Design that follows the guidance below will be acceptable for pitched roofs.

    STATUTORY REQUIREMENTS7.2 - D2 Design shall comply with all relevant statutory requirements

    Designs should be in accordance with relevant Building Regulations and other statutory requirements.

    LOADBEARING STRUCTURE7.2 - D3 All pitched roof structures shall be designed to support applied loads and self weight without undue movement

    Items to be taken into account include:

    (a) dead and imposed loadsDead and imposed loads should be calculated in accordance with BS EN 1991-1-1, BS EN 1991-1-3 and BS EN 1991-1-4. Dead loads include the self weight of the roof structure and the roof covering. Imposed loads include snow loadings and the weight of water tanks, insulation, etc.

    Structural timber should be specified according to the strength classes in BS EN 338. Timber specifications when using BS 4978 grading rules (eg GS) should be in accordance with BS EN 1912 or strength class specified and also include the timber species.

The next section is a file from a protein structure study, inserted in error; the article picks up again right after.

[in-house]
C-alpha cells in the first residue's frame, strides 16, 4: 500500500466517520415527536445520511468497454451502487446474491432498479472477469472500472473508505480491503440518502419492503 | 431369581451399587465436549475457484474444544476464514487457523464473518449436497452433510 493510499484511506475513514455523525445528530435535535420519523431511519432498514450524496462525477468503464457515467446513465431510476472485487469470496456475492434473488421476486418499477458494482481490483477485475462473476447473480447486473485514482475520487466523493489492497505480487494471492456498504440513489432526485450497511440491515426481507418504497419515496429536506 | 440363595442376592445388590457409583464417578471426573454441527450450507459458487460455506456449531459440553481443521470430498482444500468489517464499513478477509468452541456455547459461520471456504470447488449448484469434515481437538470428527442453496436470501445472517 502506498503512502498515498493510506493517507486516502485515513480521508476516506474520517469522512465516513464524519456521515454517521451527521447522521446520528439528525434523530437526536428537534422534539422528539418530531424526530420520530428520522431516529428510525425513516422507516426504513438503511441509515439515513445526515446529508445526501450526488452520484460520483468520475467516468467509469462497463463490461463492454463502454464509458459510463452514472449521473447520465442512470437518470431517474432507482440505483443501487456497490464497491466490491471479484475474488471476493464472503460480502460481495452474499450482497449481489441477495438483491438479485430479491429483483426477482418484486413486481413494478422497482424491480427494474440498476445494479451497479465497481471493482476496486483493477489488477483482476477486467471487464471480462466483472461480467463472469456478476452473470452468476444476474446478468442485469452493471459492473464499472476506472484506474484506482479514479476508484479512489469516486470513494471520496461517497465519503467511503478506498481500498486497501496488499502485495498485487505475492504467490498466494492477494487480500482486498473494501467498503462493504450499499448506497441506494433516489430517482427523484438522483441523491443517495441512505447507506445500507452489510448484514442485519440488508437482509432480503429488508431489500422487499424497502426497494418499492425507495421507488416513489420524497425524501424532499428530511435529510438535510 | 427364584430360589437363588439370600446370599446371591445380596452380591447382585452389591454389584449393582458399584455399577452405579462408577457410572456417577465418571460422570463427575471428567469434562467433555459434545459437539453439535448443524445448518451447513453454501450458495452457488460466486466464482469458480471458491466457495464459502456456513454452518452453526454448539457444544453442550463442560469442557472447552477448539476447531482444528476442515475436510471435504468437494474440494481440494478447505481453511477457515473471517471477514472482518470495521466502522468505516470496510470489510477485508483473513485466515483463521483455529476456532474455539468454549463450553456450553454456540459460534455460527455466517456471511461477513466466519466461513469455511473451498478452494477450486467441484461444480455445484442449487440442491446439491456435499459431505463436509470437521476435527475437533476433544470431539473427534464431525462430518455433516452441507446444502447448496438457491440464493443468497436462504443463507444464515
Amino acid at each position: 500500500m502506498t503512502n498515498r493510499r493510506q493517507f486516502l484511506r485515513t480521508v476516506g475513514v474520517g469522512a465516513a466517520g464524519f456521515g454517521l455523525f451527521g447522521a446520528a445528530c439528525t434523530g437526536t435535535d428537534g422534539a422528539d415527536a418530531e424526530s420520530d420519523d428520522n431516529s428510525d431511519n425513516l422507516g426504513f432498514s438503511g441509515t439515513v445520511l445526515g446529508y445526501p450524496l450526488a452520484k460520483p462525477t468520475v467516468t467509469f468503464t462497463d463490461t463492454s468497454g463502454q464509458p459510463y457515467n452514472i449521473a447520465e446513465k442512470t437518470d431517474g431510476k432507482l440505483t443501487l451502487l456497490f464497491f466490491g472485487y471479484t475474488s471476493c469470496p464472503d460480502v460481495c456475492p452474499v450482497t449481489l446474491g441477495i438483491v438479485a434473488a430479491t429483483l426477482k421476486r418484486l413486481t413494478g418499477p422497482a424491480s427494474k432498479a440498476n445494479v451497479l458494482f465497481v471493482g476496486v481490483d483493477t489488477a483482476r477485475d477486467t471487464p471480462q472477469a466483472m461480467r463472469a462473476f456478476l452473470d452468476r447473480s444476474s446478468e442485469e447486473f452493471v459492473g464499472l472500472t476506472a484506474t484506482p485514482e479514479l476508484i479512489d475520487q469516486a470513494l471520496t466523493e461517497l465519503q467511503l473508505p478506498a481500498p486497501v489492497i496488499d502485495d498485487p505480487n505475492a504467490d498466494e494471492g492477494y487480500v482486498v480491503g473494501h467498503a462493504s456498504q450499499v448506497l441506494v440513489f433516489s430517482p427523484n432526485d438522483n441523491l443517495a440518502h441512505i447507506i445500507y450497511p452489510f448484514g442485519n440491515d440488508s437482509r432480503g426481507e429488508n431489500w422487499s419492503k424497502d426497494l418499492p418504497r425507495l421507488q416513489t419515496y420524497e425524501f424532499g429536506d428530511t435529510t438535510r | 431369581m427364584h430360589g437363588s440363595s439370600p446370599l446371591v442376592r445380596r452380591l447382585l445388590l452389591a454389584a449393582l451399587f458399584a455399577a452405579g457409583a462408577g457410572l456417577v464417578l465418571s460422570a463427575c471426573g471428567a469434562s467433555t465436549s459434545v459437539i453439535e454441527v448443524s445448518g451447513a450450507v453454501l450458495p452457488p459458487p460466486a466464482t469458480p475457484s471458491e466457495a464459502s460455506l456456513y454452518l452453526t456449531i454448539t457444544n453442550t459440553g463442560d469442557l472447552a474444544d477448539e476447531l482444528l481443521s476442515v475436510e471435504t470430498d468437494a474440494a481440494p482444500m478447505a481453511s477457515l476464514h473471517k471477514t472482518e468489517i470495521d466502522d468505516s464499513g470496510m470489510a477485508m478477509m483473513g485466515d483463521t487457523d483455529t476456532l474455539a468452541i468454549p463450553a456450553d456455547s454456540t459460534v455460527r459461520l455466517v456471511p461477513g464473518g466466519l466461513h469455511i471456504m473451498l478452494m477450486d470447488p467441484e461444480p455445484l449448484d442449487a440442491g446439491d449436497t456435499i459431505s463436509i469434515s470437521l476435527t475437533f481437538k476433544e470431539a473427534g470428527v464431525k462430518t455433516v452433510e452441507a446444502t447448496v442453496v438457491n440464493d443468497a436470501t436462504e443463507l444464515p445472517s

(b) wind loadsWind loads appropriate to the site location should be calculated in accordance with BS EN 1991-1-4. The roof should be designed to resist wind uplift. This resistance is often provided by the weight of the roof itself but holding down straps should be provided where the self weight of the roof is insufficient.

    (c) holding down strapsHolding down straps may be required in certain geographical locations and with certain types of roof construction. Some roof covering manufacturers provide detailed guidance.

    Where holding down straps are necessary, they should have a minimum cross section of 30mm x 2.5mm and be fixed at maximum 2m centres. Steel straps with a galvanized finish are normally acceptable. The design should detail how straps are to be fixed and what materials are to be used. The durability of fixings should be compatible with the straps.